The silicone rubber layer 8B has a higher hardness and a smaller thickness than the porous silicone rubber layer 8B.

The sheet material 14 is fed through an inlet guide 11 into the nip formed between an image fixing roller 1 and the back-up roller 8, and the toner image T is fixed by heat on the sheet material 14. The fixing roller 1 is driven by a driving means such as a motor (not shown) or the like, and the back-up roller 8 is driven by the fixing roller 1. The rollers are pressed by force of 4-10 kg, and the fixing roller is heated up to 160-190 C. by the halogen heater 2.

The core metal 1A of the back-up roller 8 is usually 8-14 mm or more in diameter because of the necessity from the required structural strength. The porous silicone rubber 8B includes substantially independent pores. The thickness of the layer is not less than 2 mm and not more than 20 mm, preferably. The rubber hardness is 20-40 degrees (rubber hardness measuring device ASKAR C), and this softness is preferable. Further, the hardness of the silicone rubber layer on the porous silicone rubber layer 8B is preferably 30-50 degrees (JIS-A) and preferably has a thickness of 0.5-2 mm. As for the method of manufacturing the rotatable member for the porous elastic layer may be as disclosed in U.S. Pat. No. 4,533,231.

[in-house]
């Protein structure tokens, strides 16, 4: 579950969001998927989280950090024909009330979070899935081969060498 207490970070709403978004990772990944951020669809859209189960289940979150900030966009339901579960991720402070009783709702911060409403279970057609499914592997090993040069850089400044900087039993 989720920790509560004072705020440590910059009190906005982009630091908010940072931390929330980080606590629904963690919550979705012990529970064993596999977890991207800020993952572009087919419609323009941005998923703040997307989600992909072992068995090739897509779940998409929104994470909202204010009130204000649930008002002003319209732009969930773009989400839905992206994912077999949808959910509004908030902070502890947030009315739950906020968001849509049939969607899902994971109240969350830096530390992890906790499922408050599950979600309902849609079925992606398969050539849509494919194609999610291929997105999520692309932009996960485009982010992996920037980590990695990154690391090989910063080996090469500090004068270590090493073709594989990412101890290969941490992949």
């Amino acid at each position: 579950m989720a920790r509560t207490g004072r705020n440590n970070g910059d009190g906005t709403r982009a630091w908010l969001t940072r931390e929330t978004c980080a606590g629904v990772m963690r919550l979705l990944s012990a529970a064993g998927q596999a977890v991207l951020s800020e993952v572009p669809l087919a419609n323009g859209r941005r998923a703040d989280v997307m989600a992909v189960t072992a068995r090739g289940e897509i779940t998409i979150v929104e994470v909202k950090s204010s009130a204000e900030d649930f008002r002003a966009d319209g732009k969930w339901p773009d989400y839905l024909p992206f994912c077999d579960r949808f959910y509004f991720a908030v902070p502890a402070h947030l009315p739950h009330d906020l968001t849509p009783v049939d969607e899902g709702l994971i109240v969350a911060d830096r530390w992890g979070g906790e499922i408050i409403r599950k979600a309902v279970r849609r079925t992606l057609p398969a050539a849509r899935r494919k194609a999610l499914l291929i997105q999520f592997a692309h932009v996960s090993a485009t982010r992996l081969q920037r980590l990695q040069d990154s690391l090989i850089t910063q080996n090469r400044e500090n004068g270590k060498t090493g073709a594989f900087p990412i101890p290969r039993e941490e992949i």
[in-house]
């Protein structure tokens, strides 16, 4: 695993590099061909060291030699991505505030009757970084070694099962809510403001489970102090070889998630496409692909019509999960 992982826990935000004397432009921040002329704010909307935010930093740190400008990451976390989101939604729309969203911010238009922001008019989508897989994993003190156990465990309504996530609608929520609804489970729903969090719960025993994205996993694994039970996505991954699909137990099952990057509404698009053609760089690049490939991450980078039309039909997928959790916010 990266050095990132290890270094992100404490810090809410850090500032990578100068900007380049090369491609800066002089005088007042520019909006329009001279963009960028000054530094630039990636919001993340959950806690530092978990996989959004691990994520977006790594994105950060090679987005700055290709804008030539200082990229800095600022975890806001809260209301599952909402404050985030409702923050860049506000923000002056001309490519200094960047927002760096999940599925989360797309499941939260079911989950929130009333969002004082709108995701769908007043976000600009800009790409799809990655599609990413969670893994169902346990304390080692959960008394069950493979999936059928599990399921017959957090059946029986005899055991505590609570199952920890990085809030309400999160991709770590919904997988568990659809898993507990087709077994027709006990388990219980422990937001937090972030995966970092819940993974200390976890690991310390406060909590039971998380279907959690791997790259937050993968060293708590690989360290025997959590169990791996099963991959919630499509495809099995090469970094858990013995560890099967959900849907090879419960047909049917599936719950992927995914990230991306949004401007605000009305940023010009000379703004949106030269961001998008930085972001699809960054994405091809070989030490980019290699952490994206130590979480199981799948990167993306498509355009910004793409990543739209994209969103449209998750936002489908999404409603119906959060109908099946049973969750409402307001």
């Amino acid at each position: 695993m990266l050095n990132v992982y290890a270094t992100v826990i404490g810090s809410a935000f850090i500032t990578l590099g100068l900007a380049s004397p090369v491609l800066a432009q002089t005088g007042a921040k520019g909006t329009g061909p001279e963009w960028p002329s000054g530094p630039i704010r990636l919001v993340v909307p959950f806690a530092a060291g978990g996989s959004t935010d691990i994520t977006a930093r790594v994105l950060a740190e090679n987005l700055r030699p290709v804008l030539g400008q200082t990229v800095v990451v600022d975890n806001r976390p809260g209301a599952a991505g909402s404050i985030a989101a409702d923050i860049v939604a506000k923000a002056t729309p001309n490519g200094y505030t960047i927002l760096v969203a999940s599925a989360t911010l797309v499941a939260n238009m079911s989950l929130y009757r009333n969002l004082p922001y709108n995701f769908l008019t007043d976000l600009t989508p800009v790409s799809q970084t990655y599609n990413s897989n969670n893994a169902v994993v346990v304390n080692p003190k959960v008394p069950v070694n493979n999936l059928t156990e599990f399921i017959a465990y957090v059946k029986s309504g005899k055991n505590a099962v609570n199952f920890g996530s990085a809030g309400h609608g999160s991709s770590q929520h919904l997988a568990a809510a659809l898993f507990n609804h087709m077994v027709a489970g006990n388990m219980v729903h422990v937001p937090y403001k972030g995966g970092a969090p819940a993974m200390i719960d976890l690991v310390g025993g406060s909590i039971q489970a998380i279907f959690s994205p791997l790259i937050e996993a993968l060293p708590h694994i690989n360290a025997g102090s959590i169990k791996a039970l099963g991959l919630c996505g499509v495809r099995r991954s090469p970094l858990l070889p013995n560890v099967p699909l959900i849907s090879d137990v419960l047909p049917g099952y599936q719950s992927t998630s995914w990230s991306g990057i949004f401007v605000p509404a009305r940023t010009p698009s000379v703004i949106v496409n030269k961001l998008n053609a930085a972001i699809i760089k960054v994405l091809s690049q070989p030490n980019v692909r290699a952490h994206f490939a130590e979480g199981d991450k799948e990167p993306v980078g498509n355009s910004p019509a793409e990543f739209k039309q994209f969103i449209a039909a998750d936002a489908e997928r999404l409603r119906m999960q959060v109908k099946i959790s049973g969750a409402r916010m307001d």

In the back-up roller 8, the second elastic layer, that is, the silicone rubber layer 8C is higher in hardness and smaller in thickness than the first elastic layer, that is, the porous silicone rubber layer 8B. This is because if the second elastic layer 8C, that is, the surface layer has a low hardness or large thickness, the advantageous effect of low elasticity of the first elastic layer 8B (the porous silicone rubber layer) is not sufficiently provided.

According to this invention, a fluorine surface-active agent is added in the silicone rubber layer 8C, the second elastic layer. As for the material for the fluorine surface-active agent (EFTOP-EF122B a trade name of a fluorinated surface-active agent, available from Mistubishi Kinzoku Kabushiki Kaisha, Japan).